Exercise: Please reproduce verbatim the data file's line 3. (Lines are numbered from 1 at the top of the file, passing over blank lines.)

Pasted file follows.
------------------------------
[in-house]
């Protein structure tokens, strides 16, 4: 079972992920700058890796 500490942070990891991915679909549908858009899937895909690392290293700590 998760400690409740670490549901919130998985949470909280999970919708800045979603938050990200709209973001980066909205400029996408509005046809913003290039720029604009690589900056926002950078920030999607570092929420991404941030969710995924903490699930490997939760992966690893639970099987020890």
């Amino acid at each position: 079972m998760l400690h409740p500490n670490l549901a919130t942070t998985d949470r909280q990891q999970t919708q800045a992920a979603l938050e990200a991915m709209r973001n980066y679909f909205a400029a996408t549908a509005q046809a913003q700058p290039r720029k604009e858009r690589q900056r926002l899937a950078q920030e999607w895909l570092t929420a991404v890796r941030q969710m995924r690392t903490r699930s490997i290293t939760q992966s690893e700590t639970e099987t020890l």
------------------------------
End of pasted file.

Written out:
């Amino acid at each position: 079972m998760l400690h409740p500490n670490l549901a919130t942070t998985d949470r909280q990891q999970t919708q800045a992920a979603l938050e990200a991915m709209r973001n980066y679909f909205a400029a996408t549908a509005q046809a913003q700058p290039r720029k604009e858009r690589q900056r926002l899937a950078q920030e999607w895909l570092t929420a991404v890796r941030q969710m995924r690392t903490r699930s490997i290293t939760q992966s690893e700590t639970e099987t020890l």